Wednesday, September 21, 2011

Chest Development: Dumbbells and Flyes

Chest dev

Here is a question from my section at;

Q: According to effect. What is the difference between dumbbell press and dumbell flyes? Also please tell me what would b better after incline press;incline dumbell or incline fly? same question for flat bench press.

A: The main differences between dumbbell presses and flyes are as follows. Firstly, presses are considered a multi-joint movement, meaning both the shoulder and elbow joints must move to lift the weight and therefore stimulate more motor neurons which is due to the ability to use heavier weights. In general, you can put more stress on the chest muscles with presses. However, because your triceps are involved at the elbow flexion, the chest muscles may not get fully loaded before your triceps give out, thus diminishing the load. With flyes, your triceps are locked so that you are arching the bells (all 4) toward each other as if you were hugging a tree. The amount of weight may be lower with flyes, but the triceps should not be the limiting factor. Because of this, it is best to alternate doing presses before flyes for a few workouts, then switching to flyes then presses for a few workouts, to fully stimulate the chest area.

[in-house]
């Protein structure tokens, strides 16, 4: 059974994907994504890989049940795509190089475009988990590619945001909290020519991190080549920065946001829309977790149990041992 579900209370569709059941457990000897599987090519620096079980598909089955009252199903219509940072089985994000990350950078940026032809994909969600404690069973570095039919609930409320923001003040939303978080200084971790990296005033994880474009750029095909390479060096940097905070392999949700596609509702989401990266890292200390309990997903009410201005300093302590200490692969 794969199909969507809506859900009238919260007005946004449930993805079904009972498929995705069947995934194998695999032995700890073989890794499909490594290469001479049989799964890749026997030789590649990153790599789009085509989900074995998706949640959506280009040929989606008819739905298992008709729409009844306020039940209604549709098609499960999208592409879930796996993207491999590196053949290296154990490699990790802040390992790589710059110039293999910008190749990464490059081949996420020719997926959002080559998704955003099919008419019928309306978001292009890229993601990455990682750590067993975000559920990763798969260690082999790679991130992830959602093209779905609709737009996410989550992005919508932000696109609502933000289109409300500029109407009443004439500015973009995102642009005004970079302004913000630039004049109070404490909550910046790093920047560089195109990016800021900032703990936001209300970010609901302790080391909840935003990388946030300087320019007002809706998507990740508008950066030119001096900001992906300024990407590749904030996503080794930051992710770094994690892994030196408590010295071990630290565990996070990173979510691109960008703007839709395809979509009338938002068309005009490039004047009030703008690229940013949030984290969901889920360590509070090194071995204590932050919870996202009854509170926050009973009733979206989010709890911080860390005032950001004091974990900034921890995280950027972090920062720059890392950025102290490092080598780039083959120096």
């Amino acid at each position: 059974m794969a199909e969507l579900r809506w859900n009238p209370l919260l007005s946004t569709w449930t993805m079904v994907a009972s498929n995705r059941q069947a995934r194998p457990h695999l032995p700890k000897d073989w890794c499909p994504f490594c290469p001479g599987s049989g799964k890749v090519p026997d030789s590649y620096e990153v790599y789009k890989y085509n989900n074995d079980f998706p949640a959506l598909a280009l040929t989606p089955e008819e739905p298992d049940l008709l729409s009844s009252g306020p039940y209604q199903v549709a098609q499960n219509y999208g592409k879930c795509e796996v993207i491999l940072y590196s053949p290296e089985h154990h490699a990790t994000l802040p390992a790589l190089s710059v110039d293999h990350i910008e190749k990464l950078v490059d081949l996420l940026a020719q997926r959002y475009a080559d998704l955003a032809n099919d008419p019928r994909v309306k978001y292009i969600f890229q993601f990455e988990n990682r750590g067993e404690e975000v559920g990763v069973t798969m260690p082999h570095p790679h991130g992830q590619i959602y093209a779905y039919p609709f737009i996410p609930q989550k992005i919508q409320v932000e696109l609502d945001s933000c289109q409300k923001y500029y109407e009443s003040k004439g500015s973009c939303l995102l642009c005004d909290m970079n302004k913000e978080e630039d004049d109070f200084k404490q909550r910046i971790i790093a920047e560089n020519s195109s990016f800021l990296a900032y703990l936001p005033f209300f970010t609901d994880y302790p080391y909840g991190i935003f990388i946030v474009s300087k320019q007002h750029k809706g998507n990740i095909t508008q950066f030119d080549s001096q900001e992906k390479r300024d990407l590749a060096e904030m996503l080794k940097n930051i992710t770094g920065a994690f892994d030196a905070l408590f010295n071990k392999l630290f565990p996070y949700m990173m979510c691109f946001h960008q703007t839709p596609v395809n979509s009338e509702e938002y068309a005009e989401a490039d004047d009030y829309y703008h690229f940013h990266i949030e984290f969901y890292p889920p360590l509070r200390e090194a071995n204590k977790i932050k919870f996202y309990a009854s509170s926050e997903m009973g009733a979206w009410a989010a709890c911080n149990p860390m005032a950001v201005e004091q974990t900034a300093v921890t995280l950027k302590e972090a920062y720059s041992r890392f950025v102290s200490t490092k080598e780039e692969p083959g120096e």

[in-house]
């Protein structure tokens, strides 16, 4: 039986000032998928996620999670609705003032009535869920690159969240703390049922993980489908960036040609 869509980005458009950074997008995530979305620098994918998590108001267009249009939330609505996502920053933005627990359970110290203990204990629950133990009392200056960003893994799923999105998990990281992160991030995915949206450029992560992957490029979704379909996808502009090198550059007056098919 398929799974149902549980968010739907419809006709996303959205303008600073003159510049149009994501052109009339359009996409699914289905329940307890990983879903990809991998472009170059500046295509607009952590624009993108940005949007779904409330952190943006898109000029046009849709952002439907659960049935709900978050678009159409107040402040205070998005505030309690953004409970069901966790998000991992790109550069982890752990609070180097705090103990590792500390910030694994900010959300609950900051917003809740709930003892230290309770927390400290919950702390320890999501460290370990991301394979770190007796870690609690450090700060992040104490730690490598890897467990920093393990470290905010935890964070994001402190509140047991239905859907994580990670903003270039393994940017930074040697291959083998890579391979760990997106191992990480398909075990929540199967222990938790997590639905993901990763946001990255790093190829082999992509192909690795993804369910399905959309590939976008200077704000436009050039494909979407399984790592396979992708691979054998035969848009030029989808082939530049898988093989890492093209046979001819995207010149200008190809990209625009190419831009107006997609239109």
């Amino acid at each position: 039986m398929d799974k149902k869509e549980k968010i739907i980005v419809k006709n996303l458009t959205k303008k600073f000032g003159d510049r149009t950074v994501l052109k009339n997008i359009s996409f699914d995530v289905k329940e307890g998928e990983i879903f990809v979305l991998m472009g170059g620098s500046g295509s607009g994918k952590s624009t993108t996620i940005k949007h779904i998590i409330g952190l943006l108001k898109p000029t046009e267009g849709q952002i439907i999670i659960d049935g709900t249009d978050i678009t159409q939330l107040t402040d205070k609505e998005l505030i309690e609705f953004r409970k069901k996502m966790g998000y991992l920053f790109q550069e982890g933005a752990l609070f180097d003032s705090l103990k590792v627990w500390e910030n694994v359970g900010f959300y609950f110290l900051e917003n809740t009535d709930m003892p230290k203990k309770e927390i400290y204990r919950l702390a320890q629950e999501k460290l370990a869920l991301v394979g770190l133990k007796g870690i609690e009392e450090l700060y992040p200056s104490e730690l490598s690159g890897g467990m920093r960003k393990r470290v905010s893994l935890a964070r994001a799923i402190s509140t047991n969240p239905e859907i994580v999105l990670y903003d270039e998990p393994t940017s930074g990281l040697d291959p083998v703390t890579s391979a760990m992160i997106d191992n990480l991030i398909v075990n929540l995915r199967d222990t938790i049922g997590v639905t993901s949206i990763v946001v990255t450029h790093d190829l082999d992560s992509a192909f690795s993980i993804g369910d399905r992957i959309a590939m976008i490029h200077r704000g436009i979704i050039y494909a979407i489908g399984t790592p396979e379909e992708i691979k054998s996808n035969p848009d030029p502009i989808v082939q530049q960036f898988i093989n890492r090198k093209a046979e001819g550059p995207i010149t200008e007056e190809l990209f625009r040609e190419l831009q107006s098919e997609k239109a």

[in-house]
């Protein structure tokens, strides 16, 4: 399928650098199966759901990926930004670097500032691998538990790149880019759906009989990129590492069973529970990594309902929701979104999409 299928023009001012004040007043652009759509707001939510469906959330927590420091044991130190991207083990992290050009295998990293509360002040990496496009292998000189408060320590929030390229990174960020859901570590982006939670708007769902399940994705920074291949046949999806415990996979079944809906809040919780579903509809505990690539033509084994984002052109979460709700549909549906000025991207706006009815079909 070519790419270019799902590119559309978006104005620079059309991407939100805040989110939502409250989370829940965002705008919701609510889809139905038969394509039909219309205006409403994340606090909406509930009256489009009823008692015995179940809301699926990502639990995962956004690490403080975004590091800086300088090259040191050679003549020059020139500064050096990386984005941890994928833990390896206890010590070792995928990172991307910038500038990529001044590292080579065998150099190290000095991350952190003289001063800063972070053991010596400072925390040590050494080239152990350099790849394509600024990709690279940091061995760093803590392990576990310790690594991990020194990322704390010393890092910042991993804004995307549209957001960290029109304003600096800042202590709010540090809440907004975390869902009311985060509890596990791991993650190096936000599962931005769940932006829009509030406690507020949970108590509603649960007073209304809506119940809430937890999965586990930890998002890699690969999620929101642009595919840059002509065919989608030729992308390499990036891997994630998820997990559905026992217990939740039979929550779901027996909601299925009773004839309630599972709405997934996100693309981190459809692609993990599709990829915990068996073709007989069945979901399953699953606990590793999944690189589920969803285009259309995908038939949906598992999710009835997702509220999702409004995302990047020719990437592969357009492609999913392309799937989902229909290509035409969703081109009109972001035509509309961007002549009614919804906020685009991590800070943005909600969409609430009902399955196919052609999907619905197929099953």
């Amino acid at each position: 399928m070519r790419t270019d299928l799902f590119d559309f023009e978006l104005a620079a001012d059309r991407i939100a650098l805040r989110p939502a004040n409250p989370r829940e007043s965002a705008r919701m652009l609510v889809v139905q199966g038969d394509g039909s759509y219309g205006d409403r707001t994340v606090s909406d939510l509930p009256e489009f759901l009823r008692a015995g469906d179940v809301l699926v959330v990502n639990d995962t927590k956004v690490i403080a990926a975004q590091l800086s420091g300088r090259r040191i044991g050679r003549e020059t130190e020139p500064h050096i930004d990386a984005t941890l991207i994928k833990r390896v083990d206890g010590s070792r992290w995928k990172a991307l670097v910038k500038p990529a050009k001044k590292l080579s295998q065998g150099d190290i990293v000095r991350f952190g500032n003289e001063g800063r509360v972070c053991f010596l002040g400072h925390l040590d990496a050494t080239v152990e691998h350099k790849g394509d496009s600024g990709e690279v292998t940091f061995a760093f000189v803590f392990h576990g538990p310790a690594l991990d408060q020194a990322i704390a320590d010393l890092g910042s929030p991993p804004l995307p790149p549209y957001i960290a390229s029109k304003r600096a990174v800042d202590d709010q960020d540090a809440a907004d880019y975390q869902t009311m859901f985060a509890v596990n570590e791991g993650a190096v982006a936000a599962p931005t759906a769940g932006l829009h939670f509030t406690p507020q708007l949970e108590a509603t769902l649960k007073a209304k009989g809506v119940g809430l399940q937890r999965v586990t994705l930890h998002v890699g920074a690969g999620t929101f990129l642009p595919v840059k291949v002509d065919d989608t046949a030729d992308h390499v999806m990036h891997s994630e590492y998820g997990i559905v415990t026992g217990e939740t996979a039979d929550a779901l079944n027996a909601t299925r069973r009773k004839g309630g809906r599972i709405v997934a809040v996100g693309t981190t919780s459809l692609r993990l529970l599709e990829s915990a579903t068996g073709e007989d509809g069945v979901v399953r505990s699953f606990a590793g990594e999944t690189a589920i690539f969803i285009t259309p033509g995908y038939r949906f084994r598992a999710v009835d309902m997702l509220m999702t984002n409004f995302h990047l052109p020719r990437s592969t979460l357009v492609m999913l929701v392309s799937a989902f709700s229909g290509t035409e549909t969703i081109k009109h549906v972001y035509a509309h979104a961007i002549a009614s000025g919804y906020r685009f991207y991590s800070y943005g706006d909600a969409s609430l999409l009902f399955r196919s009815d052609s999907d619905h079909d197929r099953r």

That said, you should not do incline press and then dumbbell presses as these are essentially the same movement. Do flyes instead.

On another note, decline presses with a barbell or dumbbell have been shown to recruit more motor neurons that stimulate both upper and overall pectoral development. This is due to leverage, whereas you should be able to lift more weight in the decline than presses on a regular flat bench or on an incline (45-degrees is best). The decline movement feels odd at first, but after a bit of practice you’ll find that it can be a valuable addition to your overall chest program.


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